There’s Never Been a Better Time to Buy a (Used) Electric Car

There’s Never Been a Better Time to Buy a (Used) Electric Car

Although the final totals are far from in, it’s not hard to see the effect the pandemic has had on different parts of the economy, with costs for some items rising at an alarming rate while many of us are struggling with lower incomes.

Nobody in British Columbia needs to be reminded of our overheated real estate market forcing those hoping to buy a home to both dig a lot deeper and budget more stringently.

But even if you just want to do some repairs, lumber prices are up almost 300% and there are supply issues driving up the prices of other goods as well.

And the car market is not immune to these problems either. An international chip and semi-conductor shortage has already led Jaguar/Land Rover to stop production at two English plants, while Mercedes is “pausing” production at two more in Germany.

Meanwhile, Renault is redirecting the parts they source to their more expensive models and Volvo has ceased truck production altogether as it rations its chip supply among its passenger vehicle fleet.

Meanwhile, right here in Victoria, we have confirmed stories of local dealerships charging up to $15,000 over MSRP (the Manufacturer’s Suggested Retail Price) for vehicles high in demand and short on supply.

Does that mean that somebody trying to stay on a budget, stuck with a gas-guzzling beater costing them dearly to keep on the road or who will need a car once they can get back to work  — is out of luck?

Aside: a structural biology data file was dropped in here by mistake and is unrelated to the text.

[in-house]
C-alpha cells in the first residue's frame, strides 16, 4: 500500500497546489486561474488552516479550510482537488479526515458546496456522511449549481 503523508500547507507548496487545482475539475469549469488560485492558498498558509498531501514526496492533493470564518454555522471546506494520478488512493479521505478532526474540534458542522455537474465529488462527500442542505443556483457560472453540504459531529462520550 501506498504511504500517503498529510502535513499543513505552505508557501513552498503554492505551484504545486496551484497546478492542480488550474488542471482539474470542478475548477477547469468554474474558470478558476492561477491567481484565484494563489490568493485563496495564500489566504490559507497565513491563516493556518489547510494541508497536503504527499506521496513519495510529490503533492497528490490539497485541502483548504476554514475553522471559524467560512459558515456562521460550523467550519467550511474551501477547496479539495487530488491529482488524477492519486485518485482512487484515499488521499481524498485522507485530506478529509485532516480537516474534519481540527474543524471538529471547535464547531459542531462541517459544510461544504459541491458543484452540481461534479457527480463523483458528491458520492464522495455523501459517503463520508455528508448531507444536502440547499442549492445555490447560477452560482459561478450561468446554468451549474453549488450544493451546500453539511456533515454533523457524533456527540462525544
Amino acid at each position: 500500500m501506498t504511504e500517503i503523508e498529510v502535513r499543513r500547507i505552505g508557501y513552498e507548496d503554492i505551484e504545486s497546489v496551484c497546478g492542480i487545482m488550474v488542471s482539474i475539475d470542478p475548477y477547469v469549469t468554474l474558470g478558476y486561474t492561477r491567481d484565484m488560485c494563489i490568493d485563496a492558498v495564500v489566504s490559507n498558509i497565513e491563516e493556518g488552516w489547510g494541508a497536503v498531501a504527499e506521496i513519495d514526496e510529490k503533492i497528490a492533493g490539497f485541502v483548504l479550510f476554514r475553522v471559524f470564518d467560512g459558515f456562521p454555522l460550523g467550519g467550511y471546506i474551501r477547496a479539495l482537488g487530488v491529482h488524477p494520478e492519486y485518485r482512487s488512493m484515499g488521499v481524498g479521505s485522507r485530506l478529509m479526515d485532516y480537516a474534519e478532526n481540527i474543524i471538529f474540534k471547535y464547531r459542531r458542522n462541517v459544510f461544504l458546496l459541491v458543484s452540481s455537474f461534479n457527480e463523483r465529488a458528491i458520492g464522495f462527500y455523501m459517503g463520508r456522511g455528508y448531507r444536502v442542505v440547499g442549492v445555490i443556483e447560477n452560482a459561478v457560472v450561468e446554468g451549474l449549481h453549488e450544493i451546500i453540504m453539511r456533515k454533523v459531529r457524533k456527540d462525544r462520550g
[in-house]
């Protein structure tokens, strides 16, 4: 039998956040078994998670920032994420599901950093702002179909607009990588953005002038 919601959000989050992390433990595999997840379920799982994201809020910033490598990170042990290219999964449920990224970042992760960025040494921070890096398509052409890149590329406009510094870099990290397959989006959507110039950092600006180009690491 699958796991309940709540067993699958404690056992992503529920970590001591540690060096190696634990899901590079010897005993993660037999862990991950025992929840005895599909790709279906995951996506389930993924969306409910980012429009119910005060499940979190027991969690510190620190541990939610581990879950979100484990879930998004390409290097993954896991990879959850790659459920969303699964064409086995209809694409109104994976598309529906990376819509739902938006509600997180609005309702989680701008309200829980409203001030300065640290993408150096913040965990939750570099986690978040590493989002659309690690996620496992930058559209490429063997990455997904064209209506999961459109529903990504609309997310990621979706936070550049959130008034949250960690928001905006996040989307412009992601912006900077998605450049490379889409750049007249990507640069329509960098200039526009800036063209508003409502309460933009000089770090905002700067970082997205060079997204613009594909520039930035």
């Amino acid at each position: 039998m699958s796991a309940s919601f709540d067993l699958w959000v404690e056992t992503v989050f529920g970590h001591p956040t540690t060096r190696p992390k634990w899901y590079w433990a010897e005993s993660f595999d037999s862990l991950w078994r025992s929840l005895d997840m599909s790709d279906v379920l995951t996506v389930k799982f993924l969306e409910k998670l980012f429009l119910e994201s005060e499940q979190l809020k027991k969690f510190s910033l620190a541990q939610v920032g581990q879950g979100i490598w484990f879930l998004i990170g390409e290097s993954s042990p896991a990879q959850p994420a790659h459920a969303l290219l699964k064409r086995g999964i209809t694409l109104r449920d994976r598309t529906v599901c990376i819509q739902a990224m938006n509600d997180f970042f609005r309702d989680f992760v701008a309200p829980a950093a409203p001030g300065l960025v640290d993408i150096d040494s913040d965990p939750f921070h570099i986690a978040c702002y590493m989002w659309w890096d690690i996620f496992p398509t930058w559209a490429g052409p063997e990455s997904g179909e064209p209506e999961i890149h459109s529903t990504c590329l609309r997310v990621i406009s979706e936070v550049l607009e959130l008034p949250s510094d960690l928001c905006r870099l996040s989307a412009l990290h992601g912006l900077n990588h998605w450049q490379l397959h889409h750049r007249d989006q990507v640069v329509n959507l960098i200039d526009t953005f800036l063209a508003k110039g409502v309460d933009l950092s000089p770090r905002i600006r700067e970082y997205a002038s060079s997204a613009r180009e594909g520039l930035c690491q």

In a word – Nope!

Because there’s one segment of the car market where the prices not only haven’t gone up, they’ve actually dropped a little. And that’s the market selling used electric cars.

If the word “used” elicited a groan, allow us to educate you a little on used electric cars.

For starters, electric cars don’t depreciate in value the minute they are driven off a new car lot. While industry surveys say an ICE vehicle (with an Internal Combustion Engine) lose 15-25% of their market value each year; they also say electric cars retain up to 75% of their original value after three full years on the road.

What’s more, they take far less money out of their owners’ pockets while they are being driven. And those savings continue for drivers who purchase them used.

The average Canadian owner of an ICE car spends approximately $1500/year on gasoline. The average owner of an electric vehicle (EV) spends $200 for the electricity to drive the same distance.

That’s $1300 right there that could go toward that down payment you’re trying to save, braces for one of the kids or a chunk of money off your student loan.

On top of that, you won’t be paying for oil changes, spark plugs, fuel filters and a lot of other things that regularly break on an ICE car, because compared to them and their thousands of moving parts, you can count the moving parts on most EVs without having to take your shoes off.

What’s more, the chances of any EV needing a brake job in the first decade of its life are slim to none.

As for that big battery driving an EV, it has a federally mandated eight year or 100,000-mile warranty and will likely never need to be replaced.

In brief, we have members of the Victoria EV Association still driving cars they purchased in 2011, whose only maintenance in the past decade has been a couple of sets of tires and windshield wipers.

That means a whole lot more money staying in your pocket.

The bottom line is this. If money’s tight or you just want to improve your cash flow. If you need a car but can’t get the new one you want. There’s never been a better time to buy a (Used) electric vehicle.